I now come to a third alternate title, with what I consider an alluring metaphor: "THE PROFESSOR AS SPOTTED OWL". That controversial little creature is what we sometimes resemble. Think about it. We hide away in remote reaches where no one can see or hear us except when we come out occasionally and make entertaining little noises. Our livelihood depends upon the preservation of "old growth forests" made up of classrooms, offices, laboratories, and libraries. We're rather cute and cuddly (and let's not forget "wise") as long as we stay out of everyone's way and only show up on the media in PBS documentaries. And we and what we stand for are relatively expendable when someone with a noisier and more pragmatic chainsaw comes along. Our dignity and tradition, rather than any physical lack of expressive capability, prevent our flying off to our own rescue. Yet, we have no Sierra Club, no Audubon Society, to mount an expensive and articulate campaign in our defense. In other cultures not so far away in this time, the university professor is revered and protected. We must begin to do a better, more convincing job of elucidating our place, and higher education's, in the cultural-intellectual version of the ecological chain. Otherwise, our nesting ground will be depleted, and we shall observe the march of progress from a precarious vantage point not far removed from that of the passenger pigeon and the wooly mammoth.

These, then, are three alternative titles and topics, each containing alternatives within them. I had once intended several others. One underlining the importance of expanded faculty involvement in our campus governance proceedings, for example, as is the eventual wont of every individual who served the office I now occupy. Another paralleling the continuing education we all require in our role as educator to the effective like span of the computer software upon which we have become so dependent. One condemning the State Board for its shocking willingness to forego faculty trust by capitulating in the reversal of the semester conversion decision. And, of course, one castigating the shortsightedness of a political regime which arrogantly presumes that an arbitrarily determined percentage of any university's programs are superfluous and which expects gratitude for blatantly insufficient salary increases achieved via the cannibalization of colleagues.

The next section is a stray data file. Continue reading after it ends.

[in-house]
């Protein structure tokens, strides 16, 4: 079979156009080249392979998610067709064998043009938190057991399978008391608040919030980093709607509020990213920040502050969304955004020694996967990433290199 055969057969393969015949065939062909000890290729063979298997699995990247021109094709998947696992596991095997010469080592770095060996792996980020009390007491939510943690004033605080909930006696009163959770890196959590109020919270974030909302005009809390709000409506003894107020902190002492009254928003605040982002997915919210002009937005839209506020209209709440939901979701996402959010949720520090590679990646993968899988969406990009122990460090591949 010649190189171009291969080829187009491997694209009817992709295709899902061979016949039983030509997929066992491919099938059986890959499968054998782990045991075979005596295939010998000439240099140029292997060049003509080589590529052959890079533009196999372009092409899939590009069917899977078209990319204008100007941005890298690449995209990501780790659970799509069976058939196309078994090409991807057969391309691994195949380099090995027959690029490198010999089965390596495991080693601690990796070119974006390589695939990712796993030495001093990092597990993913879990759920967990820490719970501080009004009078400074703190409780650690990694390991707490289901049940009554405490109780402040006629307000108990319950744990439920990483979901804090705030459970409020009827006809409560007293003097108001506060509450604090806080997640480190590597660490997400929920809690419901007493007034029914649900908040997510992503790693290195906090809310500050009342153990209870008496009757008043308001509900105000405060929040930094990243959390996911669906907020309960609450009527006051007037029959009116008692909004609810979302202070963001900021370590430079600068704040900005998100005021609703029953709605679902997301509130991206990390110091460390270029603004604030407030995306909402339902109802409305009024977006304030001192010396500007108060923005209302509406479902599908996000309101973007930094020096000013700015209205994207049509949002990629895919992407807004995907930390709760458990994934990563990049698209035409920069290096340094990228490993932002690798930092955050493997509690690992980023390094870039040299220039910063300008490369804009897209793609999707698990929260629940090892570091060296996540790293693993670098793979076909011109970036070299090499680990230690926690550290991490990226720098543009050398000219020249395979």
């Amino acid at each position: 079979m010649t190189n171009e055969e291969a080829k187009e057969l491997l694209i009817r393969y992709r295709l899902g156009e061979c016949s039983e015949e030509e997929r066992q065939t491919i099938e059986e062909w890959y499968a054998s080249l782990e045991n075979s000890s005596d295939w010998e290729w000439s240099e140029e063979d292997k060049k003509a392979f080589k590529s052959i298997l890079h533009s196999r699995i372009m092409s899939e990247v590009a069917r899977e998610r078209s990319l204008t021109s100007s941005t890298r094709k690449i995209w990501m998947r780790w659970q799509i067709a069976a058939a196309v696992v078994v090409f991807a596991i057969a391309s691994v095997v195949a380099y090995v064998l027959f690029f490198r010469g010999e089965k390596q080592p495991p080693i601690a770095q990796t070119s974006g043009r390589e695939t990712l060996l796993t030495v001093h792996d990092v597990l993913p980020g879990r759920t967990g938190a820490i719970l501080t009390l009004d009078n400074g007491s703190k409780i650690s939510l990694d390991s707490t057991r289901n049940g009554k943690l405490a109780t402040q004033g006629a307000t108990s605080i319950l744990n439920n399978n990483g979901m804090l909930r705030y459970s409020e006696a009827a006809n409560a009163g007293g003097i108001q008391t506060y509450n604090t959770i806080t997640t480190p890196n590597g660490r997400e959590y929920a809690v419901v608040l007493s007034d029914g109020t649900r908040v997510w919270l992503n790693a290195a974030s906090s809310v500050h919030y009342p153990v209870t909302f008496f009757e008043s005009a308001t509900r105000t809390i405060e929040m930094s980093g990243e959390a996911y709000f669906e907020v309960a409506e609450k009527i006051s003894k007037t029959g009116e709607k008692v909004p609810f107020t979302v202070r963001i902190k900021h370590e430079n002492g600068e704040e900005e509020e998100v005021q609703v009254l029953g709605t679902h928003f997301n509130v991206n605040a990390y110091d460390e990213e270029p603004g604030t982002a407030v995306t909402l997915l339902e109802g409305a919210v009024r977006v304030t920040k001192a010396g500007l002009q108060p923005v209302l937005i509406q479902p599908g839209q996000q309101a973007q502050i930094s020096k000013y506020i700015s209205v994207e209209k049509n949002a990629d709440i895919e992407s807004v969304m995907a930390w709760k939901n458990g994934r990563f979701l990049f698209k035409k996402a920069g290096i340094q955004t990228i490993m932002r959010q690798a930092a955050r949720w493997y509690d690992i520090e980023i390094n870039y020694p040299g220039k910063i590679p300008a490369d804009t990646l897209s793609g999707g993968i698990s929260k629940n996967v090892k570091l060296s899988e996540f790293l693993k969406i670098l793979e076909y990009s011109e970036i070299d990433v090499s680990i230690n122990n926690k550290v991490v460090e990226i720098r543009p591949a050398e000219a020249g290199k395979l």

If the three main titles I have sketched for you share a common theme, it is the theme of alternative routes into the 1990s and the 21st Century. We can be a significant factor in selection of the best route, one that is not exclusively superhighway but which includes scenic, historical, and humanistic overviews along the way. We can learn to become more effective players in the fast-paced, high tech, real-world games of influence and persuasion we ourselves have helped to create and about which we possess ostensible expertise. Alternative? We wither, we stumble, we beg and apologize, we turn what is left of the other cheek. And higher education in the State of Oregon from featured star to supporting player, from honored guest to maidservant.

The future is ours; like what it brings or not, most of us will be a part of it for many years to come. That future will always be shaped in large part by our surroundings: a sociologist such as myself is hardly one to deny that. But we needn't be totally shaped. It is our mission, and our responsibility, to apply our combined expertise to the shaping of our state, our region, our nation, our planet. I beg you: CONSIDER THE ALTERNATIVES.

Opinions expressed by authors of Faculty Forum articles are not necessarily those of the OSU Faculty or Faculty Senate.